Writing with Repercussions
Writing isn’t just about action and dialogue and description. It’s not even just about all that and a few characters and a plot. Because what brings it to life—more than vivid descriptions, intricate world building, and scintillating dialogue, all put together—is having a world whose characters and other bits are reactive, responsive, and, most importantly, interactive. Having consequences for every choice, and equal and opposite reactions for every novelistic action.
Without repercussions, it feels a bit like throwing a rock into a pool—without it making a sound, a ripple, or a splash. Which is to say, it feels awesomely unsatisfying—and the opposite of immersive. It feels flat, and frustratingly unreal, no matter how gorgeous a picture of the pool and the rock description paints, and no matter how well-described the action of throwing the rock.
So, What Does It Mean?
Reactiveness and interactivity are the binding agents of your story. Without it, even if your dialogue, action, description, and plot are all beyond excellent, we’re going to be stuck in a serious state of wanting more. And by more, I mean that we’re want to know:
- What emotions people are displaying (or, for the point-of-view character, just plain having)?
- What thoughts people are broadcasting (or, what thoughts is the POV character is having)?
- How people are expressing themselves and communicating with one another nonverbally?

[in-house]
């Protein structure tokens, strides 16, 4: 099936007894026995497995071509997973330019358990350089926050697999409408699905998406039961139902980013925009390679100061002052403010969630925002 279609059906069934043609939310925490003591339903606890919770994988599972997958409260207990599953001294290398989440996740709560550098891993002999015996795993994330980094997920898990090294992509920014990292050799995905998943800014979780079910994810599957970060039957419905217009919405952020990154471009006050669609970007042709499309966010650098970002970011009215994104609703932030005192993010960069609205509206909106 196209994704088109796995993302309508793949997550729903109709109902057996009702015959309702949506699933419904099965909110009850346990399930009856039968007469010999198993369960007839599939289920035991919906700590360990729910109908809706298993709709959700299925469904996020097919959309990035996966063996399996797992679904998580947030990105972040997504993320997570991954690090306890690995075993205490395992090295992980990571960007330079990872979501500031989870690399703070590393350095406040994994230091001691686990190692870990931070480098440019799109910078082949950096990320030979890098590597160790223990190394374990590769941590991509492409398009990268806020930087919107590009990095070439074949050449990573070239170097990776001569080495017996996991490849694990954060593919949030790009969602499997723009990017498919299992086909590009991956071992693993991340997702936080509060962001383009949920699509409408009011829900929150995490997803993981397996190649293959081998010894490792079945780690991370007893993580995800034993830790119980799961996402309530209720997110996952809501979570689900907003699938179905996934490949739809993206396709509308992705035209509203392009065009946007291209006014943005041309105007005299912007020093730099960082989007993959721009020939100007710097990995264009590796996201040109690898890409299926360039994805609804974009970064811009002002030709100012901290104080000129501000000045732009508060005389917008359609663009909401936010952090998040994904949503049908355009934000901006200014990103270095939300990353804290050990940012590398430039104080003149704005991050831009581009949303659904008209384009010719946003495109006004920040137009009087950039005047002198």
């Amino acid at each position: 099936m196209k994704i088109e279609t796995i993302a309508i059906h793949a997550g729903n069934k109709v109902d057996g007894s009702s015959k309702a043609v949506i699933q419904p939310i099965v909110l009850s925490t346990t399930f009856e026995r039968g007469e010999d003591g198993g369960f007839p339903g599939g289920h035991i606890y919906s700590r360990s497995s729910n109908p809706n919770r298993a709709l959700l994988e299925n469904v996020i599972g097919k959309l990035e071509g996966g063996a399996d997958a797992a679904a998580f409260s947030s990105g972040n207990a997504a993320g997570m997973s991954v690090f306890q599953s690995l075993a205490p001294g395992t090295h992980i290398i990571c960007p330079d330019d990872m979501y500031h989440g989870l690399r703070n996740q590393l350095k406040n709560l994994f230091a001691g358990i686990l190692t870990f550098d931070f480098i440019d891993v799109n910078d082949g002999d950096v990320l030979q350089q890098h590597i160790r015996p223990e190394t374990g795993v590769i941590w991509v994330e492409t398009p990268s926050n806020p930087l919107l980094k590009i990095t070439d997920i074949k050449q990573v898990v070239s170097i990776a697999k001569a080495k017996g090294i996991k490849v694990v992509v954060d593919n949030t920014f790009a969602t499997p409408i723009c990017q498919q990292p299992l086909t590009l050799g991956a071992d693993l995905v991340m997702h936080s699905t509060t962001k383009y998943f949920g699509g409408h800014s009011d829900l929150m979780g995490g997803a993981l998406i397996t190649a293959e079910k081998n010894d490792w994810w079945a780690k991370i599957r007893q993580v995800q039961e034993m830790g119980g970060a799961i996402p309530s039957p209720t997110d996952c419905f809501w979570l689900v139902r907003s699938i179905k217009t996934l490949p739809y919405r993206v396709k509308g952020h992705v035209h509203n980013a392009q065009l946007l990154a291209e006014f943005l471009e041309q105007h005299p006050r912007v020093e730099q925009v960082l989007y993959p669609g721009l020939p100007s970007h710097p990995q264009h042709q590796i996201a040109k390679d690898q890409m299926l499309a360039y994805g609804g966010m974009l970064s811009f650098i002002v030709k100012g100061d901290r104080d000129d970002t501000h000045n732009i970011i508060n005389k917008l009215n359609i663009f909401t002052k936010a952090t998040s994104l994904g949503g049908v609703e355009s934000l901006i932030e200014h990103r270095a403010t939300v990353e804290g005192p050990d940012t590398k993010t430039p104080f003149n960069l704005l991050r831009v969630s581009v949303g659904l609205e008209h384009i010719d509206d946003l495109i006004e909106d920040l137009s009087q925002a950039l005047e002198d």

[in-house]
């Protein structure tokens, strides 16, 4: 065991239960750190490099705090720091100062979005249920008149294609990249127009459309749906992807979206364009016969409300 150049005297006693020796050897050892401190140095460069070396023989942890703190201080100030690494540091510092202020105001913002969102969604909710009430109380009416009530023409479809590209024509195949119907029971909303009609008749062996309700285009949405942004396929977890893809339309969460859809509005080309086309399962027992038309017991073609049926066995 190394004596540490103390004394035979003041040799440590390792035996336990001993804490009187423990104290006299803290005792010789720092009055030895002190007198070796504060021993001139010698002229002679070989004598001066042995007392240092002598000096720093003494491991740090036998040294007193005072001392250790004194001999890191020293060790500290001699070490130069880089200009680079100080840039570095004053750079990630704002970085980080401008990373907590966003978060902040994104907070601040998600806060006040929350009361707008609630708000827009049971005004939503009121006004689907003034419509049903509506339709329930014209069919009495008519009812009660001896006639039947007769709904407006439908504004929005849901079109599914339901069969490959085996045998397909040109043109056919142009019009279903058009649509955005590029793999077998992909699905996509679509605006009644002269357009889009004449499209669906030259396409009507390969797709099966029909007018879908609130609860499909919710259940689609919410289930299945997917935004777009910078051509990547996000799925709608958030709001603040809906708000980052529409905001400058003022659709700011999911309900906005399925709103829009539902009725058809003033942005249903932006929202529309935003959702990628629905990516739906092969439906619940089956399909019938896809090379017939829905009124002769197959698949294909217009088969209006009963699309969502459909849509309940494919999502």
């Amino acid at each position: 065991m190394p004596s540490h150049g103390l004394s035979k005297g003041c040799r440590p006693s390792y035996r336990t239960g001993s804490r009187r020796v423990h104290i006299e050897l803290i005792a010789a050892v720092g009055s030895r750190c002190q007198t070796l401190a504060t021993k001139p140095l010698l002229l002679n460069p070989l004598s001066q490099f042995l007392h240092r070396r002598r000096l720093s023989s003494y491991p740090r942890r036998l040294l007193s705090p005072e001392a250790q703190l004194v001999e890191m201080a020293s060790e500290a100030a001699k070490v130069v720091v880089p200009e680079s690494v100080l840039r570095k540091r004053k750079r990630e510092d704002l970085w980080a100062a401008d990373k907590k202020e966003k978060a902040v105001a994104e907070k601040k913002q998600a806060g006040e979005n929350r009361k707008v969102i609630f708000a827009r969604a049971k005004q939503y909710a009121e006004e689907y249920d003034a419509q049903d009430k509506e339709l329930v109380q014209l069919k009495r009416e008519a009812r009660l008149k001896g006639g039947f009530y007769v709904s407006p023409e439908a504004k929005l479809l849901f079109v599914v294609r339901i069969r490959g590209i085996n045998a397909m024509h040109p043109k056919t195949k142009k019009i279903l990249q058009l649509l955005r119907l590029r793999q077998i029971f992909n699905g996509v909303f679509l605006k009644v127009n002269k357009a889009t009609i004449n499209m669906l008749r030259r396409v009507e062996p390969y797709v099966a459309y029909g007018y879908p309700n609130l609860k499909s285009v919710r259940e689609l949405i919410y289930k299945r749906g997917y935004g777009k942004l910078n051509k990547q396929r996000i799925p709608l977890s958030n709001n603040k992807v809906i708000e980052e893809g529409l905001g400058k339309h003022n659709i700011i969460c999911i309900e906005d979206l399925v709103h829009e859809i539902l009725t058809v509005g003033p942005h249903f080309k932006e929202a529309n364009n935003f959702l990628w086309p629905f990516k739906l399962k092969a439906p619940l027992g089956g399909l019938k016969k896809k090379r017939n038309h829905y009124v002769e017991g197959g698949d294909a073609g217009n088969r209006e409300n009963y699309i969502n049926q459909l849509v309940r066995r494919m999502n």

Try thinking of the social layer of your book as a pond with all your characters and cities and such in it. When a character does an action, it creates ripples that other characters react to, stronger when near the source. Big enough actions, like the fall of a city, might cause a large wave. Smaller actions, like farting under the water, might just aggravate that character’s neighbors and cause them to move farther away. Either way, the characters are going to be reacting to the emotions of others and having thoughts regarding the ripples that affect them that they likely will express nonverbally (as well as verbally, of course).
What Does It Do?
Writing reactively provides your writing with depth and realism. It helps us to understand the relationships between the characters, identify with the characters, and begin to understand where each character fits in to their world. It’s also key in helping us to understand why whatever is happening is important to the characters and the plot. Without these things, when actions happen in a vacuum, we have no idea if something is important or not, or what the possible consequences of an action might be. And without that, we are unable to really get nervous, excited, or fully engaged.
But beyond all that, reactive and interactive writing is absolutely essential to the pacing of your story. The ebb and flow of this tide of emotions, thoughts, and nonverbal communication helps drive climatic moments, and can create some of the fiercest tension. It’s what makes us worry when a character makes a perhaps fatal etiquette mistake, or makes us cry when a largely unseen character dies (you can illustrate a character not only by their presence, but also by the effect of their absence on the world and the characters around them).
Why It Is Important?
Essentially, reactions and interactions provide context. Without it, it can be hard for a reader (who doesn’t have all the background on the characters and the world that the author does!) to fully appreciate the subtleties of the events and relationships with which they are presented. Context also allows us to get emotionally engaged with your writing and your characters. And, repercussions and emotional engagement are the cornerstone of an immersive reading experience.